The July Course is two miles and a furlong in extent with a right-handed bend at halfway, the first mile being part of the Cesarewitch course, the last the straight Bunbury mile. There are undulations for the first three quarters of a mile of the straight, the course then runs downhill for a furlong before climbing to the line. As with the Rowley Mile course, ability to see out the trip thoroughly is essential.
The Cesarewitch course is two and a half miles long, with a single right-handed turn at halfway, creating a ten-furlong straight course, the longest in the country. A wide, galloping track with an uphill finish that is ideal for the big, long-striding horse, except for the descent into the Dip where those types can become unbalanced. Ability to see out the trip thoroughly is essential, and those that commit for home too early can be caught out by the uphill run to the line.
Newmarket is often referred to as the “headquarters” of British horseracing, hosting two of the UK’s five Classic Races. The racecourse has a history that is littered with famous faces, with racing having been recorded at this venue since the time of James I. As far as name-dropping goes, Charles II himself was known to attend races with the future James II.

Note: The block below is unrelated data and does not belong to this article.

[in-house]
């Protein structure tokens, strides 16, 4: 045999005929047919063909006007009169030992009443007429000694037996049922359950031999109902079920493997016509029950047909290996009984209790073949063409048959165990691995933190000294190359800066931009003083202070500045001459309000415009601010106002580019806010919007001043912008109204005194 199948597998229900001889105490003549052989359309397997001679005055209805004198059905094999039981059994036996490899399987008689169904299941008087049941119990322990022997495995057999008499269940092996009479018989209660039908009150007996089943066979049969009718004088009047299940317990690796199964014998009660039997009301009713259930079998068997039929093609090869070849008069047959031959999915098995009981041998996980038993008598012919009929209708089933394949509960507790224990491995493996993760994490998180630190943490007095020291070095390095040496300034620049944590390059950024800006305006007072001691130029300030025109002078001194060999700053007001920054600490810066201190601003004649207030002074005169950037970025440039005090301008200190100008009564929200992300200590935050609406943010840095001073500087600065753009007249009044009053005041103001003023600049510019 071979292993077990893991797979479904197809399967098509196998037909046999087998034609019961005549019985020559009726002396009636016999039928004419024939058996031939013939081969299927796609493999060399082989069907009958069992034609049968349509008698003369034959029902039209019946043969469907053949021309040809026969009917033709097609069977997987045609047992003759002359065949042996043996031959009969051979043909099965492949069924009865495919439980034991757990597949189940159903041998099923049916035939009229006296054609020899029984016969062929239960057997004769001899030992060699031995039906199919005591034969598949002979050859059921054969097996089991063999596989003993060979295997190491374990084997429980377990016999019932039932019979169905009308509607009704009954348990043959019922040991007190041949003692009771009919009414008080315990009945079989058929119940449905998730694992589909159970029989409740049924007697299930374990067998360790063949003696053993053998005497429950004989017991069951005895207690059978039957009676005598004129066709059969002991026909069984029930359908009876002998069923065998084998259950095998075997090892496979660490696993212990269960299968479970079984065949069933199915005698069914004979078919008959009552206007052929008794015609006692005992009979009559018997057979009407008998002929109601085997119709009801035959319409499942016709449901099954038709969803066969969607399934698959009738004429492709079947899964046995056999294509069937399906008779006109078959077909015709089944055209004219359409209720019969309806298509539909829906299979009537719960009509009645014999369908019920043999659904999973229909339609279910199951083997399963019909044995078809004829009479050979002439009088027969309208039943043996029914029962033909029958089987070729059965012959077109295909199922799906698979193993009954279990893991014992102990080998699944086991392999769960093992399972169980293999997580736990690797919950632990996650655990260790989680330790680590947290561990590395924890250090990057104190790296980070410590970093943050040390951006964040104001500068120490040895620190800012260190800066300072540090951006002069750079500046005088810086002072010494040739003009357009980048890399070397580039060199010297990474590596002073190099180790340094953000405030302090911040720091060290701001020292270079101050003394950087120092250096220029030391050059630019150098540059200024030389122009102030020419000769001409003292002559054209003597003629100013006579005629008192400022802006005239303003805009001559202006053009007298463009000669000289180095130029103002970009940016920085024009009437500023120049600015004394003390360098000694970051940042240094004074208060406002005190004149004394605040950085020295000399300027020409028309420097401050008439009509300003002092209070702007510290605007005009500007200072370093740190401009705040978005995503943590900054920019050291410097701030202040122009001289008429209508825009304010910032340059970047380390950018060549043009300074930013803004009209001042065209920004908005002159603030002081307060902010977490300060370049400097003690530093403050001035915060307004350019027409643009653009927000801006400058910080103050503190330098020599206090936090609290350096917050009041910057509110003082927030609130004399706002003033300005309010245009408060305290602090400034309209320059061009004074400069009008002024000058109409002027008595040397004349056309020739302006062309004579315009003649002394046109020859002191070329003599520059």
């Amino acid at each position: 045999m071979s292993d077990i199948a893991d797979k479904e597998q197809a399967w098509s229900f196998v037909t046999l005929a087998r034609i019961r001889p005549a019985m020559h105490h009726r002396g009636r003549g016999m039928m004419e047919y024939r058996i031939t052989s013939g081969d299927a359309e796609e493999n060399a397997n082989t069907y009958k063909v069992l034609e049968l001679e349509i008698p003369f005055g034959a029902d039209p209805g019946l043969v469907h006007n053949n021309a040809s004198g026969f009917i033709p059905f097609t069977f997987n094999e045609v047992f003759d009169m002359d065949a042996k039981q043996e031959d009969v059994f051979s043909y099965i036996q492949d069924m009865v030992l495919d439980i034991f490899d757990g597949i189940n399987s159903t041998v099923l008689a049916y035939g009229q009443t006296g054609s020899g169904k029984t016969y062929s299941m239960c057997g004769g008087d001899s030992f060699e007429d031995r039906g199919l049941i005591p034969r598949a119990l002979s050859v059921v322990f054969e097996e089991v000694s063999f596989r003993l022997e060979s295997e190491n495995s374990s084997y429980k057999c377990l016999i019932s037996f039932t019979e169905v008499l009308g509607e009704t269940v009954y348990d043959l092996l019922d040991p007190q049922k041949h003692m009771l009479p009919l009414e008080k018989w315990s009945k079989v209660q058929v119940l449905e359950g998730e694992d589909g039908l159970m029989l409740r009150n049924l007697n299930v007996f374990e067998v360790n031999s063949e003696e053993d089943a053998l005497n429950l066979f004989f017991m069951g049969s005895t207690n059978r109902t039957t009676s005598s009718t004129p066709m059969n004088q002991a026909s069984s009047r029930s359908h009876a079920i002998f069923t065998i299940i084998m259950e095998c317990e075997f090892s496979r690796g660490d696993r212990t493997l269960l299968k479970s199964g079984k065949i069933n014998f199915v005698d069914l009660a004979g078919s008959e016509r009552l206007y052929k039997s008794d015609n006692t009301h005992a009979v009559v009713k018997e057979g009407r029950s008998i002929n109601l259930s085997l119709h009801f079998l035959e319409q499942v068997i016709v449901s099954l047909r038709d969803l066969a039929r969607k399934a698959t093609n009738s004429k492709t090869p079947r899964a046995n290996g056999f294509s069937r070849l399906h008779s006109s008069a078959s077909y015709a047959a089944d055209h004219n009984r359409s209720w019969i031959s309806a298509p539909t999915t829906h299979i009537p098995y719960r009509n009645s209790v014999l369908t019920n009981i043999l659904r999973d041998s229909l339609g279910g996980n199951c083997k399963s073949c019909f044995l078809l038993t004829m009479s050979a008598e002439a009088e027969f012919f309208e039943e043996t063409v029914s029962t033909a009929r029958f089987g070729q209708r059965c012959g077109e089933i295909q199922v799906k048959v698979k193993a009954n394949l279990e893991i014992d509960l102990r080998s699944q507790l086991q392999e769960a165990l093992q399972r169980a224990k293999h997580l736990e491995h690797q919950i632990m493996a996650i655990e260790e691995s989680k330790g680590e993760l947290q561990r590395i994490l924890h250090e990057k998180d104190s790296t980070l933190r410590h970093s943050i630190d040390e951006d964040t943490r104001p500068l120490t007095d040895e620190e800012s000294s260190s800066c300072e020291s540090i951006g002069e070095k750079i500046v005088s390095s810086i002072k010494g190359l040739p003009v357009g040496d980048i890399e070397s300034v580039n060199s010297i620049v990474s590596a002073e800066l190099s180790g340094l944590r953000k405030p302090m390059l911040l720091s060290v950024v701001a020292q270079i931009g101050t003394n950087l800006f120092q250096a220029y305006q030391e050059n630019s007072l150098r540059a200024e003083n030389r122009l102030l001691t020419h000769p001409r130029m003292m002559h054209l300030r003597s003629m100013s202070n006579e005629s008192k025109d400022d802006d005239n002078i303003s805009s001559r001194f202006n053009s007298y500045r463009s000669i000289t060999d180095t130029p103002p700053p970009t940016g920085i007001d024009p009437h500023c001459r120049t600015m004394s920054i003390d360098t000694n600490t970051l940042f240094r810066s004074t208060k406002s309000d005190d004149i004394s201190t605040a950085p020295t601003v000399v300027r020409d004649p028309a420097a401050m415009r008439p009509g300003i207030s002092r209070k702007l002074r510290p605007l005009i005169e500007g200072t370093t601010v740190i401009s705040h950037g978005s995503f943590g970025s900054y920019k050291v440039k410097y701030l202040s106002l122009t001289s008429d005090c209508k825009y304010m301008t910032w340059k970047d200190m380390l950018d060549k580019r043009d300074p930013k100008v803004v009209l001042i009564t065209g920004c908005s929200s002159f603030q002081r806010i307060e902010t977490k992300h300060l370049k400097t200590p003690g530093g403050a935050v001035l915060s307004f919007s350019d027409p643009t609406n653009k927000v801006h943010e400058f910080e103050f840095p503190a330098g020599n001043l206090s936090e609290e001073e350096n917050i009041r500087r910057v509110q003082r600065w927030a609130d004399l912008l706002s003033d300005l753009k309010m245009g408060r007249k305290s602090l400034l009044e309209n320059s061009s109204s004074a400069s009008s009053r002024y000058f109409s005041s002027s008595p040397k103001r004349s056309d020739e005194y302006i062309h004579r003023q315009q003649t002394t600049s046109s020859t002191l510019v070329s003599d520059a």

Apart from welcoming horse racing enthusiasts, Newmarket also has airstrips for use by light aircraft which, amongst other occasions, were used during the Second World War by the RAF. During this time period the venue became one of the most unique courses in the country thanks to the smaller July course being the only racecourse in the UK to remain operational as a horse racing venue throughout the war.
One of the quirks of this particular venue are the specific names that have been given over the years to either courses or parts of courses. Examples of these include Beacon Course, Round Course, Audley End Course, Clermont Course, Ancaster Mile, Rowley Mile, Abingdon Mile, Bunbury Mile, Ditch Mile and Yearling Course.
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